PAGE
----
6. So would you recommend the 7d over the 5d for someone who likes a deeper depth of field?

    • William,
      Yes, deep depth of field is more easily achieved on the 7d than the 5d due to its smaller sensor. However, if you really want deep depth of field, you might as well go with a more traditional prosumer HD camera such as a Sony EX-1 or a Panasonic HVX200, since their sensors are much smaller than those of any of the DSLRs. The whole revolutionary thing about the DSLRs is the ability to have a shallow depth of field. I personally think that the 7d’s “Super 35″ sized sensor is a good happy medium between the infinite depth of field of traditional video cameras and the super-shallow depth of field of the full-frame 5d. It gives you plenty of room to get the background out of focus to isolate your subject, but it also gives the focus-puller a chance of actually getting your subject in focus. Some 5d shooters like to shoot at a deeper stop (4-5.6 or so) in order to get a usable depth of field with that camera, but if you’re going to do that anyway, why not get the same depth of field with the 7d at a 2.8, and be able to shoot with 1/2 or 1/4 the amount of light?

  7. Thanks Josh. I do want to achieve shallow DOF but I’m not particularly smitten with the real razor thin variety that I’m seeing a lot of people do with the 5D so I just wanted to make sure I wasn’t going to be stuck with that. Sounds like the 7D might be the way to go now. Sure is tough to choose…

  8. Hey Josh, great explanation that even I could follow!

  9. hello josh..great article. now i do have a query. suppose u have to make a movie (for theatrical release in cinemascope) in shoe string budget(which means u cannot use 35mm movie camera, or red), and if i ask u to choose a camera of JVC, or Panasonic or canon d5 M2..which one will u choose ? another question is i m toying with the idea of buying D5 M2 for movie shooting purpose, will the get the desired result of usual 35mm projection in theater

    • I don’t think any of those cameras (or any digital camera) will give you the result of 35mm film. If you can’t afford to rent the Red, Alexa, or other proper digital cinema camera, my choice would be the Canon 7d. It has the same depth of field as 35mm motion picture film, unlike the 5d Mark II. However, due to its heavy compression, I really don’t think its footage is suitable for the big screen. I would highly recommend that you at least try to shoot on the Red if you have some reason to believe the film will be released theatrically.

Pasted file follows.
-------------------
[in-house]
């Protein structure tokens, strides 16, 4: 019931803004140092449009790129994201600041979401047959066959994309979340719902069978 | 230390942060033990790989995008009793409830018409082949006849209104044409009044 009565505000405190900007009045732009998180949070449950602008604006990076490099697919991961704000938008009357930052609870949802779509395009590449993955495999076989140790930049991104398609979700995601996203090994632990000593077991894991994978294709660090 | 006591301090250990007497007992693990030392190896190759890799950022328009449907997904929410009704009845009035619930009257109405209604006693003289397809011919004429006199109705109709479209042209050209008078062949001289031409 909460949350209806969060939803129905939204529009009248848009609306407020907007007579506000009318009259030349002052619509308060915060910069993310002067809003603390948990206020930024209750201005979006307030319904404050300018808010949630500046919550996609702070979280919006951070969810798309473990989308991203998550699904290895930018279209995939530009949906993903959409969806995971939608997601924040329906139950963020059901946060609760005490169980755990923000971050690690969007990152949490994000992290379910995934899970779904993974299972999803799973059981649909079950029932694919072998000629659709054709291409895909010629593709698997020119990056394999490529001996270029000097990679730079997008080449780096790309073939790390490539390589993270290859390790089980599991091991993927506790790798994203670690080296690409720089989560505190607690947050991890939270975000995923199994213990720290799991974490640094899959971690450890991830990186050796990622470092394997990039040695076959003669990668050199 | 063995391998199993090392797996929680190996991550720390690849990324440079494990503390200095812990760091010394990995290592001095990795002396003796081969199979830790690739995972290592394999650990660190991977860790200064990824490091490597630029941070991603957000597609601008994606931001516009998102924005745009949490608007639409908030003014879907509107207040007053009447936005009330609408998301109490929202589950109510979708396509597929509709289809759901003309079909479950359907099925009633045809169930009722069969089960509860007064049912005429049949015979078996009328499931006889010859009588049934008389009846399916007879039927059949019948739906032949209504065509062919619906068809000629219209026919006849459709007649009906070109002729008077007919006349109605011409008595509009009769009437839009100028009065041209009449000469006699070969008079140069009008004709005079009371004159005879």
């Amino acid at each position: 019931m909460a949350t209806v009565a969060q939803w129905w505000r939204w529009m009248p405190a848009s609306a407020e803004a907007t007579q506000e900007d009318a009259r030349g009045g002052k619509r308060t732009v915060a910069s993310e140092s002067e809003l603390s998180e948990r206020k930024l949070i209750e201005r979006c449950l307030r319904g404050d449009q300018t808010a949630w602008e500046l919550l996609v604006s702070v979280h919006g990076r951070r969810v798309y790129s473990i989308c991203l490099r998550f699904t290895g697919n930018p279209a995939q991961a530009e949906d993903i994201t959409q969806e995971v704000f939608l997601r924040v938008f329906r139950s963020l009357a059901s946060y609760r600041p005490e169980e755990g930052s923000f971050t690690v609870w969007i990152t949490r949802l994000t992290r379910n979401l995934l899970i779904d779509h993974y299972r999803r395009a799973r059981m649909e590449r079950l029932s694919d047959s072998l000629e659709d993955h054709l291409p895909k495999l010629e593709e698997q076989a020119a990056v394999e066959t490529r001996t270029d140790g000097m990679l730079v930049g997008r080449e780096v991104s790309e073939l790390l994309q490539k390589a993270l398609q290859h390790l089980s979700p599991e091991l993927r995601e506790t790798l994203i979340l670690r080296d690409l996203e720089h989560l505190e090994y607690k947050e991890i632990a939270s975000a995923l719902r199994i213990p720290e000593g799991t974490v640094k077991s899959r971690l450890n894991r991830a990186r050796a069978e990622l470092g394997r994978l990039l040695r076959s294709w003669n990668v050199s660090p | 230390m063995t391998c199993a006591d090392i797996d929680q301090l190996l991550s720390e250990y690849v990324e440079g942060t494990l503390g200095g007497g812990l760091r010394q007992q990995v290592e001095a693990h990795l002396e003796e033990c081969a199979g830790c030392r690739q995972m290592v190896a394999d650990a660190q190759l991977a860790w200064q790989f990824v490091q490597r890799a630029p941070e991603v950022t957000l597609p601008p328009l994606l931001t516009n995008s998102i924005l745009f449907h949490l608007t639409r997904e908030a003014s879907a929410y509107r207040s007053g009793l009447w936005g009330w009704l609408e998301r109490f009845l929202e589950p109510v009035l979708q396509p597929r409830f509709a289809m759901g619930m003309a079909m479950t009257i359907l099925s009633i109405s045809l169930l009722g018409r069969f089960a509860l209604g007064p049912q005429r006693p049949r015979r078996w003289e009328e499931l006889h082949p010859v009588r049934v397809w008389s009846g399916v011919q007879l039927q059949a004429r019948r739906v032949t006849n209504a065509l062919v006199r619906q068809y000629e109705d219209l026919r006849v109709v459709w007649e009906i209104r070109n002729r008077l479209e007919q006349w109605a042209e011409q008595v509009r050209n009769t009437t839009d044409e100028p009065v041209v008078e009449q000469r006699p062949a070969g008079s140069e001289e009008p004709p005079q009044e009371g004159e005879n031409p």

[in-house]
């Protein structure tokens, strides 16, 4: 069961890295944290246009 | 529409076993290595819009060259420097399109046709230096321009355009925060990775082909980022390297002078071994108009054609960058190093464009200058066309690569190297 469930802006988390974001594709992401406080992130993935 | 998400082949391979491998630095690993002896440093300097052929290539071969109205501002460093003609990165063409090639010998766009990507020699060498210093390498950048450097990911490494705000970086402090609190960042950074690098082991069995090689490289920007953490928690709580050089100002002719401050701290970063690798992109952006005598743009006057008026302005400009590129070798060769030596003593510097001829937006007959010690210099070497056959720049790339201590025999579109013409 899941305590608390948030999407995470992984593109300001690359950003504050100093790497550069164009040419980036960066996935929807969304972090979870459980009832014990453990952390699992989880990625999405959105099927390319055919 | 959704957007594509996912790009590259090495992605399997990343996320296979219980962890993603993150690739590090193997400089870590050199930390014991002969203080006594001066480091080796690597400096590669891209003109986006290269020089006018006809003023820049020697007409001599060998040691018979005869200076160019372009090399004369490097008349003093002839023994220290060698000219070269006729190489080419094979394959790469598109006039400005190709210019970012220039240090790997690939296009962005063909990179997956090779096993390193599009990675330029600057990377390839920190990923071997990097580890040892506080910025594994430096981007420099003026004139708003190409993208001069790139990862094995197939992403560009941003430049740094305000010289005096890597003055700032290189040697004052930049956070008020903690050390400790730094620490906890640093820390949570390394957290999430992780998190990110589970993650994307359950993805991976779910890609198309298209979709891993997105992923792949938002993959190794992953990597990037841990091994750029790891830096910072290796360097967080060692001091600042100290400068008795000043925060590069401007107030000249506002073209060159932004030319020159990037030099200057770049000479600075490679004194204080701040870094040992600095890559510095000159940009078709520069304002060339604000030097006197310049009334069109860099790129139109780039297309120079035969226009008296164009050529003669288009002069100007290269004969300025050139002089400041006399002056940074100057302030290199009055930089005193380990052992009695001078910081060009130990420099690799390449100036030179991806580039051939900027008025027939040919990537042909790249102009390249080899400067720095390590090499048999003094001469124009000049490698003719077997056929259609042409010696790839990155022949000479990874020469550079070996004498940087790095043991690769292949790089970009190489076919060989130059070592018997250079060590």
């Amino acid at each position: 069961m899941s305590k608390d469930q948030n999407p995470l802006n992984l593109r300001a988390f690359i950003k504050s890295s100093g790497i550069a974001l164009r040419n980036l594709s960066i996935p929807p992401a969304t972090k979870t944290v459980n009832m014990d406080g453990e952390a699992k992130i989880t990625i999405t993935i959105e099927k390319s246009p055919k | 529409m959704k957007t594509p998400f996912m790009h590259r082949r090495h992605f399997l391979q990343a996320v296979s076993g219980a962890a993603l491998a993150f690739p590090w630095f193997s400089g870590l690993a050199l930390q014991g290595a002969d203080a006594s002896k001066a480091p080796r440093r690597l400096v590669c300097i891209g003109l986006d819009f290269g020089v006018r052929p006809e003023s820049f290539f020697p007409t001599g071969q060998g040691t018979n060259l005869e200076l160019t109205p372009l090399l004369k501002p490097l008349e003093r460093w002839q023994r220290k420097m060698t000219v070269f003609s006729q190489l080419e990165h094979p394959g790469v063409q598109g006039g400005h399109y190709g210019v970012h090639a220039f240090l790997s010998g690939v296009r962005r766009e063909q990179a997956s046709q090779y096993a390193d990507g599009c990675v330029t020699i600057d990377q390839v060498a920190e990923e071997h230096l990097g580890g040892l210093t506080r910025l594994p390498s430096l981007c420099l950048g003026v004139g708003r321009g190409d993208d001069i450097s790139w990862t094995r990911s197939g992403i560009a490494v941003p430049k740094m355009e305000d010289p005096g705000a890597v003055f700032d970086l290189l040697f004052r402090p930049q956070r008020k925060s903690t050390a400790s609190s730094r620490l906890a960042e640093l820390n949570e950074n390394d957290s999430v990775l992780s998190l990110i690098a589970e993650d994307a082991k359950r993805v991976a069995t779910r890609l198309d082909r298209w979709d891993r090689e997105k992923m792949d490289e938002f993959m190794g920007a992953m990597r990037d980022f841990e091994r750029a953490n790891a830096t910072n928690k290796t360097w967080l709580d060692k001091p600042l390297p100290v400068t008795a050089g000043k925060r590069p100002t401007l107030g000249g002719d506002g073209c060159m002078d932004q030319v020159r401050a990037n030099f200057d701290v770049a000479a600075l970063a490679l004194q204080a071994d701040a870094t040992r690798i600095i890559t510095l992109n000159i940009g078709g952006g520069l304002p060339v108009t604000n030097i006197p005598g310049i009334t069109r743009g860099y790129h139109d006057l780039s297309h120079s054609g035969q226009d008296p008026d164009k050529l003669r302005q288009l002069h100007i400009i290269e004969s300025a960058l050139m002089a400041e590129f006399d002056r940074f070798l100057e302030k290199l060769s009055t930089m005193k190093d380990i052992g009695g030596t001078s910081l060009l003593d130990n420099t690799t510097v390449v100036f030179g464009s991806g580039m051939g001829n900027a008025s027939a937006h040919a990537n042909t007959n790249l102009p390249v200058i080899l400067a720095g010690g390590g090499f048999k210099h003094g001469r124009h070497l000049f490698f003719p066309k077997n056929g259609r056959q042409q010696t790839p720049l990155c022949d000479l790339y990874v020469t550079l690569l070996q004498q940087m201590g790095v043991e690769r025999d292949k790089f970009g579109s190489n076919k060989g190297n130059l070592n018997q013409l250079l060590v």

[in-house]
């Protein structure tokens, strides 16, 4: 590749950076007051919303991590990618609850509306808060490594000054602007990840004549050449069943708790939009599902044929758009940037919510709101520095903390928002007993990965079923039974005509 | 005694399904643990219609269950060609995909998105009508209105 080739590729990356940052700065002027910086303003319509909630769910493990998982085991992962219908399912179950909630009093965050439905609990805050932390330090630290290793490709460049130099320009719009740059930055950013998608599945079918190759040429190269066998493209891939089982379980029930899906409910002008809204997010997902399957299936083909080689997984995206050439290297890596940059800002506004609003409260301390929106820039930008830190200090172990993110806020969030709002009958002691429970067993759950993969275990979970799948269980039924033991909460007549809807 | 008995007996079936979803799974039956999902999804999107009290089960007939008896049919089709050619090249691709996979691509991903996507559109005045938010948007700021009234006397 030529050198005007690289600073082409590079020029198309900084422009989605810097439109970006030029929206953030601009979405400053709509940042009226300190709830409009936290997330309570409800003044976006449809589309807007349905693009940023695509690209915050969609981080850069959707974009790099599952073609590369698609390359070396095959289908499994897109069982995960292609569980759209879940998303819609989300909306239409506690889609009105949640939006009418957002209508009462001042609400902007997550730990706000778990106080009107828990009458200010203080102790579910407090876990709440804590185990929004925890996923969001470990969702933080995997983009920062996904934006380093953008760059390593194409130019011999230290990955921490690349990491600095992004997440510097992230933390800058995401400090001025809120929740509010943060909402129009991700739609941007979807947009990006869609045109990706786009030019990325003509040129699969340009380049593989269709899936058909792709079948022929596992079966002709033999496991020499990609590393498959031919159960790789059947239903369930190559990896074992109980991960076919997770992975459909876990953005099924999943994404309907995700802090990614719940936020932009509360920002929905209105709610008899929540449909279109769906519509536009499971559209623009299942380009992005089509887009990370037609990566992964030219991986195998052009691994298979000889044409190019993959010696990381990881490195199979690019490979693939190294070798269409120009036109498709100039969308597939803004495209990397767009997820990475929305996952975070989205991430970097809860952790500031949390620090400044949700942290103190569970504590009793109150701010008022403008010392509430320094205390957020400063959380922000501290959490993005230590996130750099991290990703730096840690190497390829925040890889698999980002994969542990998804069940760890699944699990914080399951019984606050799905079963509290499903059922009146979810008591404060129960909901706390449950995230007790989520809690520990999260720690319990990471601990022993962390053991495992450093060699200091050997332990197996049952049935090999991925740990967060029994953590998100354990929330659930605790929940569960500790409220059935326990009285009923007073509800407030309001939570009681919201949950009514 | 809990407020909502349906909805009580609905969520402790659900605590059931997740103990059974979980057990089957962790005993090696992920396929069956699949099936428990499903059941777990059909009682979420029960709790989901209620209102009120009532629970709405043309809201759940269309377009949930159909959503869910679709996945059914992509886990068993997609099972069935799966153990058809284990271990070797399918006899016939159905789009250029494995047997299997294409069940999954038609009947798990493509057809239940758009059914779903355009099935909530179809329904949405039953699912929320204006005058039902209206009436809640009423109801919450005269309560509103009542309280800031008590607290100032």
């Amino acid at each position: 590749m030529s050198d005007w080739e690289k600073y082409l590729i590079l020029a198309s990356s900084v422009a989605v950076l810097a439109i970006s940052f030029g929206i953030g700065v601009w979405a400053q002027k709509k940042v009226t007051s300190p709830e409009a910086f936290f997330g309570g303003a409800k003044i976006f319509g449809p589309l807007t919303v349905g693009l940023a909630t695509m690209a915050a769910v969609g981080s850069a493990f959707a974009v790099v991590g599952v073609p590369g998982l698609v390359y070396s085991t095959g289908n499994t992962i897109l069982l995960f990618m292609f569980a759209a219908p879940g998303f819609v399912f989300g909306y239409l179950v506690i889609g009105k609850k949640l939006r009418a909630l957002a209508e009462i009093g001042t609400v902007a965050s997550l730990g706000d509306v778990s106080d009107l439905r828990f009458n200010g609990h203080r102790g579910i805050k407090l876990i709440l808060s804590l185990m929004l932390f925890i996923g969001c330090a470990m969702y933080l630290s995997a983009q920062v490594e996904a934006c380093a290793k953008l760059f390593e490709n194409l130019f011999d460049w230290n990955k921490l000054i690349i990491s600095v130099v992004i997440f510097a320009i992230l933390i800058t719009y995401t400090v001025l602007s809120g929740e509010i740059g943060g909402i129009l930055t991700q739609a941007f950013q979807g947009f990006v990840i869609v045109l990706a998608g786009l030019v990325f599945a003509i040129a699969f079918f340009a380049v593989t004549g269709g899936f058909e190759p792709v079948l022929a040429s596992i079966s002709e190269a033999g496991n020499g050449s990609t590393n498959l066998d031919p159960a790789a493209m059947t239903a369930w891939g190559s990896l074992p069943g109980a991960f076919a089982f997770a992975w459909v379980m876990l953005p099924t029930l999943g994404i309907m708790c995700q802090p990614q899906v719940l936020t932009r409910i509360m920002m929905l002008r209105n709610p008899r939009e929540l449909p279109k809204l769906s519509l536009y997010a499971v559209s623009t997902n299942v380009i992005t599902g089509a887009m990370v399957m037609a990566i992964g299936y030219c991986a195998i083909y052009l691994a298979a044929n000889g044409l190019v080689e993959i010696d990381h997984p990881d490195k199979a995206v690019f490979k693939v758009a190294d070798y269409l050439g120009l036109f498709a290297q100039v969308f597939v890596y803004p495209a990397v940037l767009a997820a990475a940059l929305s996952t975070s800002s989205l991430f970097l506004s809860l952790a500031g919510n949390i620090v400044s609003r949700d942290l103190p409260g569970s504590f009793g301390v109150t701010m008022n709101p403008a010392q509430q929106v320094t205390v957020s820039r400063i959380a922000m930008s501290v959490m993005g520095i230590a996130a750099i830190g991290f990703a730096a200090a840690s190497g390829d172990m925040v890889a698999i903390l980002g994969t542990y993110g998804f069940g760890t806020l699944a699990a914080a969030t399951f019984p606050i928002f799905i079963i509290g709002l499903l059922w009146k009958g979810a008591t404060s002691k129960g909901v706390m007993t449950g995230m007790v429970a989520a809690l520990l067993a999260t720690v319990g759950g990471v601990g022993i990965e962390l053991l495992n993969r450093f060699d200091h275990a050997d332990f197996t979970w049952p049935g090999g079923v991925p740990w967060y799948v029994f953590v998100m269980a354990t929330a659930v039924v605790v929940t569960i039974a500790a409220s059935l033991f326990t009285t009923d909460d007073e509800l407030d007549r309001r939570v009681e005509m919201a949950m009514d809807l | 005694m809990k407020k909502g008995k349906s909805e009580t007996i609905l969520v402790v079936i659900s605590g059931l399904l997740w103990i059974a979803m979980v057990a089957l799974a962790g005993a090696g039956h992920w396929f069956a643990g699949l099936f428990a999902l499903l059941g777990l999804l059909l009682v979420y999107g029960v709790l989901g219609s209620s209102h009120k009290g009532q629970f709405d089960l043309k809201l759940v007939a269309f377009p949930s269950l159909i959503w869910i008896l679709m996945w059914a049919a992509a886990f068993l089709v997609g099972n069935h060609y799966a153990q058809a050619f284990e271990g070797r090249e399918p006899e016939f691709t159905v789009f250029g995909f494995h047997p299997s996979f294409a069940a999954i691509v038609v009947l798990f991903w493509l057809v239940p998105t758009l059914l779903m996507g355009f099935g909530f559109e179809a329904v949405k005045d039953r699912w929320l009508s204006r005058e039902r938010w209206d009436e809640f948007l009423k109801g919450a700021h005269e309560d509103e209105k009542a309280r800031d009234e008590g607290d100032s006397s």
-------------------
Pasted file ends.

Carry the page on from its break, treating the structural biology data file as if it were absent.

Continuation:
10. Today I realised the difference between the 35mm film support and the 35mm photography support. Anyway, I would like to ask you something: does the DOF depends by the distance between the film (or sensor) and the center of the lens? If the answer is yes there is no difference between 5d and 7d DOF (or 550d, or60d) because they all have the sensor at the same distance from the lens. That is the reason why when you put a 50mm lens on your APS-C sensor (7d, 550d, 60d format) it works like an 80mm, because the sensor is at the same distance than those in 35mm cameras but it is smaller and get only part of the image.
    I hope my english was understable (I’m writing from Italy). Waiting for answers, Nicolò.

    • The depth of field is determined by the size of the sensor. That is why the 5d has less than the 7d — its sensor is much larger.

  11. Once I posted my comment I realised that the first sentence was not understable because of my strange english: in italian the word “film” means “movie”. I was talking about the difference between 35mm movie cameras and 35mm photographic camera.

  12. Thanks for taking the time to teach us something so useful. Keep it up please

  13. Super helpful and engaging. Thank you. Further solidifies my preference for the 7D.